The tough rhetoric came amid reports that the Prime Minister is preparing to prorogue Parliament a second time in order to get around legislation forcing him to delay Brexit.
In strident comments made before his meeting with Mr Juncker in Luxembourg, Mr Johnson repeated his commitment to leave the EU on 31 October. But he said he was “very confident” that it would be with a Brexit deal, as one of his Cabinet ministers stepped back from the threat of a no-deal departure.
Referring to the comic book hero in an interview with the Mail on Sunday, Mr Johnson said: “[Bruce] Banner might be bound in manacles, but when provoked he would explode out of them...
“Hulk always escaped, no matter how tightly bound in he seemed to be – and that is the case for this country. We will come out on October 31 and we will get it done.”
Brexit Secretary Stephen Barclay backed up the Prime Minister’s rhetoric, telling Sky’s Ridge on Sunday programme: “The Hulk was a winner and was extremely popular and I’d rather be backing a character and a leader who is The Hulk rather than one who is on the chicken run as Jeremy Corbyn is.”
However, the Government appeared to be softening its stance at the same time. The Prime Minister struck a confident tone on reaching a Brexit deal, saying he thinks “we will get there” and that a “huge amount of progress is being made”.
He said: “I will be talking to Jean-Claude [Juncker] about how we’re going to do it. I’m very confident.”
The European Parliament’s Brexit coordinator, Guy Verhofstadt, said Mr Johnson’s comments showed a lack of maturity.
“Even to Trumpian standards the Hulk comparison is infantile,” he tweeted. “Is the EU supposed to be scared by this? The British public impressed?”
Home Secretary Priti Patel also said the UK has to leave the EU with a deal at the end of next month. She told the BBC’s Andrew Marr Show: “We have to leave and we have to leave with a deal on 31 October, and there’s no point right now trying to prejudge the discussions that are taking place.”
Mr Barclay attempted to create leeway for a deal to be reached, suggesting the post-Brexit transition phase that is due to keep the UK within EU rules until December 2020 could run until “one or two years later by mutual agreement”.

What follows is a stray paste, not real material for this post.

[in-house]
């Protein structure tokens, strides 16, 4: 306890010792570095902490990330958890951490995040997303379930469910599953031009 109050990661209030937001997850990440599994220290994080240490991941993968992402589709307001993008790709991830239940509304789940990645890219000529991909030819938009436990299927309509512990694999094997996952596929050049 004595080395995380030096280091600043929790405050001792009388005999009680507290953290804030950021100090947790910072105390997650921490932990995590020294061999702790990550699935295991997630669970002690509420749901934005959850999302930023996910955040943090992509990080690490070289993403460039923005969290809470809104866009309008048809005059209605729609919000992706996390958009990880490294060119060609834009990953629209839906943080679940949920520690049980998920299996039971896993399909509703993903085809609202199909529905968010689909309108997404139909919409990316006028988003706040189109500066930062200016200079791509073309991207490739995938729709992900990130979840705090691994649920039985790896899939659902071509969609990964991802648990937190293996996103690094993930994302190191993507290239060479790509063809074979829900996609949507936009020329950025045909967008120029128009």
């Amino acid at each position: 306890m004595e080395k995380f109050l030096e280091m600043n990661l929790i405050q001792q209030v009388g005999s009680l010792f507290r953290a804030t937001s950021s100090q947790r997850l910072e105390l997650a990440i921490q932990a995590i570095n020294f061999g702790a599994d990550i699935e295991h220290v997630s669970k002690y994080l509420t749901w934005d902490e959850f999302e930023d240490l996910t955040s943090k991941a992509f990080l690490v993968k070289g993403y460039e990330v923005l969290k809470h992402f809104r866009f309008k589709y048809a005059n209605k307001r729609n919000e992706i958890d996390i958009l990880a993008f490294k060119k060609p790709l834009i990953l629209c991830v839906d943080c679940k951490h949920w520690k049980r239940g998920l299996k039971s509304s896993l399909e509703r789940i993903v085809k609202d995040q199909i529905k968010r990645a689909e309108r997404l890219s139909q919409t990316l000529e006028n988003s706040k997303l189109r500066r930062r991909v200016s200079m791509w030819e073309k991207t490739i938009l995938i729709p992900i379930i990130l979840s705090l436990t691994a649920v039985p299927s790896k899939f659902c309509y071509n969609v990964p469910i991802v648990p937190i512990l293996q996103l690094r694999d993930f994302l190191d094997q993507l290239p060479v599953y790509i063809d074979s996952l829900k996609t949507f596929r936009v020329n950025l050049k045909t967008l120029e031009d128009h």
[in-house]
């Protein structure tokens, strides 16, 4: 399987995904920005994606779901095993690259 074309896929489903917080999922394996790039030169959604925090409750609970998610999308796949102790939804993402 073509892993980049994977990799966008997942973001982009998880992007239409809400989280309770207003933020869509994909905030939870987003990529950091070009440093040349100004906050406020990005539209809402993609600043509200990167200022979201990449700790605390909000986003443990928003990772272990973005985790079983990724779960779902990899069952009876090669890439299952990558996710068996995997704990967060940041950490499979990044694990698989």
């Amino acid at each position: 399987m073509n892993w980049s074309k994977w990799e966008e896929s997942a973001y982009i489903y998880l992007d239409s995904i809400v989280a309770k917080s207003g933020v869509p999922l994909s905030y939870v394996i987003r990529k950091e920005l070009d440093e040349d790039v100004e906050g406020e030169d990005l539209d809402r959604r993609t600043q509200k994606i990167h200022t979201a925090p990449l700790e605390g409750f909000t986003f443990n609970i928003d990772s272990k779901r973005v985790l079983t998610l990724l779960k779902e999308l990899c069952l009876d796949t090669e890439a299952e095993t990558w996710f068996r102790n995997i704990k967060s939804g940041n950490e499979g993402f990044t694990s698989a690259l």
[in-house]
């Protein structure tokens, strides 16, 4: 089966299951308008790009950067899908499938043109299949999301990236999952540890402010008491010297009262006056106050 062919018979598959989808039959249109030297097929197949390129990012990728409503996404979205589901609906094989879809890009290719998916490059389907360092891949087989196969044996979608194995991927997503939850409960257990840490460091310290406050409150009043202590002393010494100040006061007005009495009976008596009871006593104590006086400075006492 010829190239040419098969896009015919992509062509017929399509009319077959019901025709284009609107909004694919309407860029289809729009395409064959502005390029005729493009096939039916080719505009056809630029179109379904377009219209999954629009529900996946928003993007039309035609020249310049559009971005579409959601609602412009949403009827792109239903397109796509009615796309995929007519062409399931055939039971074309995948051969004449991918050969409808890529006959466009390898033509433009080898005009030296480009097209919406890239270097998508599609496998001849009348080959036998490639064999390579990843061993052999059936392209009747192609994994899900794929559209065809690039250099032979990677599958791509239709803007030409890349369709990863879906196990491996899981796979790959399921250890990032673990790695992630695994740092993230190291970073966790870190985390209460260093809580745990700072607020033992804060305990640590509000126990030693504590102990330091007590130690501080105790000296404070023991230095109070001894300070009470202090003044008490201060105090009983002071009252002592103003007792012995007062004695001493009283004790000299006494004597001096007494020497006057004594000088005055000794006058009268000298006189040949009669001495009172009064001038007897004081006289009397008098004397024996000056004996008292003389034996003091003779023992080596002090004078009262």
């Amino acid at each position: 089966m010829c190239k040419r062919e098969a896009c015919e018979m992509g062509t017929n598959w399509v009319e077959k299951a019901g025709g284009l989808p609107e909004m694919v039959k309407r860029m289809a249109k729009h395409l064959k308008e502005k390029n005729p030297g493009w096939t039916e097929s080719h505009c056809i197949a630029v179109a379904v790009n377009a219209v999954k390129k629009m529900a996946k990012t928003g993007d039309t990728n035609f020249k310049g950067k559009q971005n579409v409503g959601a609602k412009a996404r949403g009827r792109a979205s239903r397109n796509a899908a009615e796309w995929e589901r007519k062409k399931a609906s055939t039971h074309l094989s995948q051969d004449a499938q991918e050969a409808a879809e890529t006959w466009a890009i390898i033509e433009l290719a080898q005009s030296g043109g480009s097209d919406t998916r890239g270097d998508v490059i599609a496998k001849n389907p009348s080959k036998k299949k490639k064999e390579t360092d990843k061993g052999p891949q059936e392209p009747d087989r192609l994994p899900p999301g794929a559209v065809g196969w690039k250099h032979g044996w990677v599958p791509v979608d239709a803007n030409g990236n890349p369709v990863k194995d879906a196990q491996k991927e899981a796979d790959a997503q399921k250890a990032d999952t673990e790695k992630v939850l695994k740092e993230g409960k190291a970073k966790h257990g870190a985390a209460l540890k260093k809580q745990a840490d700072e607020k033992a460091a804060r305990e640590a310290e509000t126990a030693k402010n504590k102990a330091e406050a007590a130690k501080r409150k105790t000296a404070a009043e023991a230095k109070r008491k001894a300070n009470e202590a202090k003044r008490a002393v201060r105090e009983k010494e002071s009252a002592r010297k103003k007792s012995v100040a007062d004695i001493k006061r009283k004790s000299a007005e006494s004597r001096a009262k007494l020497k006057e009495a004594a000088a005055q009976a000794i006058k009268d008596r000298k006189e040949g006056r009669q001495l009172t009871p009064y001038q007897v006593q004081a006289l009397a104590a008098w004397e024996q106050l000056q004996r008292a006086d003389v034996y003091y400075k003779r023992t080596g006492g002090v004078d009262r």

An extension to the transition would allow difficult aspects of the UK’s trade relationship with the EU to be negotiated after Brexit.
However, it could mean that British fishermen remain under EU Common Fisheries Policy rules longer than the industry demands.
Meanwhile it was reported that Mr Johnson is considering a “secret” plan to order a second suspension of Parliament when MPs return to the Commons on 14 October, in an attempt to avoid having to delay Brexit and escape legislation blocking no-deal.
The plan, allegedly discussed by the Prime Minister’s top adviser, Dominic Cummings, at a meeting of Downing Street aides on Friday, could result in Parliament being closed until 6 November, after the UK’s Brexit deadline.
It comes as the legal campaigner behind court cases seeking to strike down the prorogation of Parliament and force a Brexit delay, Jolyon Maugham QC, warned there was a “flaw” in legislation passed by MPs to block no-deal.
In a blog post, Mr Maugham warned that, while the terms of the legislation would be satisfied if a Withdrawal Agreement was put before Parliament and passed, a no-deal Brexit would still be possible unless a second Bill implementing that agreement was also voted through.
Mr Maugham urged MPs not to approve any Withdrawal Agreement before the 19 October trigger date for a delay to Brexit, to ensure that the loophole is closed.
When Mr Johnson and Mr Juncker meet for lunch today, the PM will be accompanied by Mr Barclay and Number 10’s Brexit sherpa David Frost. They will also meet the EU’s chief negotiator, Michel Barnier, during the Luxembourg visit.
However, Downing Street has cautioned that today’s meetings will not be a “big breakthrough” moment in the Government’s efforts to strike a deal with Brussels.
Ahead of the trip, Mr Johnson added: “Don’t be fooled by Corbyn and the ringleaders. On the one hand, they say I don’t want a deal.
“On the other, they want to force me to extend. Both are wrong. I am straining to get a deal, but I will also end the uncertainty and take us out on October 31.”
His remarks came as research by Opinium suggested the Conservatives had increased their poll lead to 12 points over Labour.
The survey put the Tories on 37 per cent, with Labour on 25 per cent, the Liberal Democrats on 16 per cent and the Brexit Party on 13 per cent.
A separate poll by ComRes and the Sunday Express suggested just one in 10 people thinks Parliament “works well and is fit for the 21st century”.